Costa Rica History
Costa Rican history begins thousands of years ago with the indigenous populations who inhabited what is now Costa Rica.
The history of Costa Rica’s indigenous population starts with The Chorotegas, the dominant native group. The Chorotegas had an organized society with a hierarchical class structure. At the top was a figure that was known as the Cacique, who was both the ranking priest and the warrior chief. The Chorotegas left behind no written records or surviving language, but archaeological artifacts include many beautiful pieces of art and pottery. Much of what we know about Chorotega society comes from the diaries of the Spanish Conquistadors.
The history of Costa Rica continues with Christopher Columbus reaching –and naming – what is now Costa Rica in 1502. Costa Rica proved to be inhospitable for its Spanish conquerors, with its mountainous terrain, nearly impassible swamps, and apparent lack of mineral wealth. Nonetheless, by 1560 most of the native inhabitants were either dead, in slavery, or living in remote areas.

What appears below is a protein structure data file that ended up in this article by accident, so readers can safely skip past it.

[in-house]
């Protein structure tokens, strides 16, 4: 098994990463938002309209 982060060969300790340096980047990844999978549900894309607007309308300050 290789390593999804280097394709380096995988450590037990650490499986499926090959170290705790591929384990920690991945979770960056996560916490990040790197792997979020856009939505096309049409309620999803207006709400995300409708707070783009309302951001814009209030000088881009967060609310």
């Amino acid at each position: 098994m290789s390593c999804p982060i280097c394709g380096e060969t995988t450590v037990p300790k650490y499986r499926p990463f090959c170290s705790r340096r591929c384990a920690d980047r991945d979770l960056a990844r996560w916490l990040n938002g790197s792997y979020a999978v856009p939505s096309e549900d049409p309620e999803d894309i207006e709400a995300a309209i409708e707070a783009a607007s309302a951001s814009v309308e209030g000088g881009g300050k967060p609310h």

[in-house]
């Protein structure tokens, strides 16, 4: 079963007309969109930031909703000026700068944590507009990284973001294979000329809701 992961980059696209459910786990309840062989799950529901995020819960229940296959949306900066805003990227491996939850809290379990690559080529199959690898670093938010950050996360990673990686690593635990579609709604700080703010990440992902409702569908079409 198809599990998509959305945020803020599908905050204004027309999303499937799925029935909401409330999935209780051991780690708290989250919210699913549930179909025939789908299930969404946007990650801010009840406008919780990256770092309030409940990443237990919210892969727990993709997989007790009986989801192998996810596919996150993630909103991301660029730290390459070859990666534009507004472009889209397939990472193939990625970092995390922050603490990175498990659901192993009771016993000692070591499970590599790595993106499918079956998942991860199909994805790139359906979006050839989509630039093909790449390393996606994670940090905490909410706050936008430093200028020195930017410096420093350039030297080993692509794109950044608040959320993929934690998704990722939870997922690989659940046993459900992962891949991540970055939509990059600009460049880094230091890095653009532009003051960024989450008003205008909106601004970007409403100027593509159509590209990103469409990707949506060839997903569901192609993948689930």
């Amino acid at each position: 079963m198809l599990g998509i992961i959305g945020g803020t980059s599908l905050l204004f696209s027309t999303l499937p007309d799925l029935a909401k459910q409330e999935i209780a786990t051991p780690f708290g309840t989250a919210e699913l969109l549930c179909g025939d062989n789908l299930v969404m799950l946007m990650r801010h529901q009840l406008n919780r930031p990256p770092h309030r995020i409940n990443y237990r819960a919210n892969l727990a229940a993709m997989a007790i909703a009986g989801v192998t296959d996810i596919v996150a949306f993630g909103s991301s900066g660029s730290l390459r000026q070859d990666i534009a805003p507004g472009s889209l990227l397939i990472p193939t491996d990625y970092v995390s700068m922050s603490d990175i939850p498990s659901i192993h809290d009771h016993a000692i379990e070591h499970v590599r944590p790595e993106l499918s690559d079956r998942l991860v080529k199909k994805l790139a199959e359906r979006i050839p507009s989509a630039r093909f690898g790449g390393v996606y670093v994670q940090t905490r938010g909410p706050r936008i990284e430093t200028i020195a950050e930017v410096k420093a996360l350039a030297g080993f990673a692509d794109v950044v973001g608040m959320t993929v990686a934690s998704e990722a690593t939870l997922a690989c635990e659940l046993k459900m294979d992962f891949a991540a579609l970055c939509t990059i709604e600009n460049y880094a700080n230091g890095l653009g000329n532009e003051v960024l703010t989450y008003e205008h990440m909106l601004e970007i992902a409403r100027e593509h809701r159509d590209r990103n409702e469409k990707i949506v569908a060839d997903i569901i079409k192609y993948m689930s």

The next 250 years were hard times for the country. It was officially ruled as a colony of Spain, but with little economic success. For all practical purposes, Costa Rica was forgotten by most people during its colonial period. Natives were still held in bondage by Spanish landowners, and the country’s economy stagnated.
In 1823 Costa Rica, galvanized by the global trend towards revolutionary independence, fought the Spanish colonial rule and gained its independence at the battle of Ochomogo hills. This victory was followed by the rapid and lucrative development of the coffee trade. Coffee became an important export that helped bring some economic stability to the country. As the twentieth century rolled in, fruit production for companies like Dole and United Fruit proved to be a successful economic venture as well.
The modern era began with Costa Rica’s War of National Liberation in 1948. Led by Don Pepe Figueres against a corrupt and scandalous political system, the civil war led to the abolition of the Costa Rican army, extended suffrage to women, and granted citizenship to anyone born in Costa Rica. This set the stage for the peaceful and ecologically aware Costa Rica of today.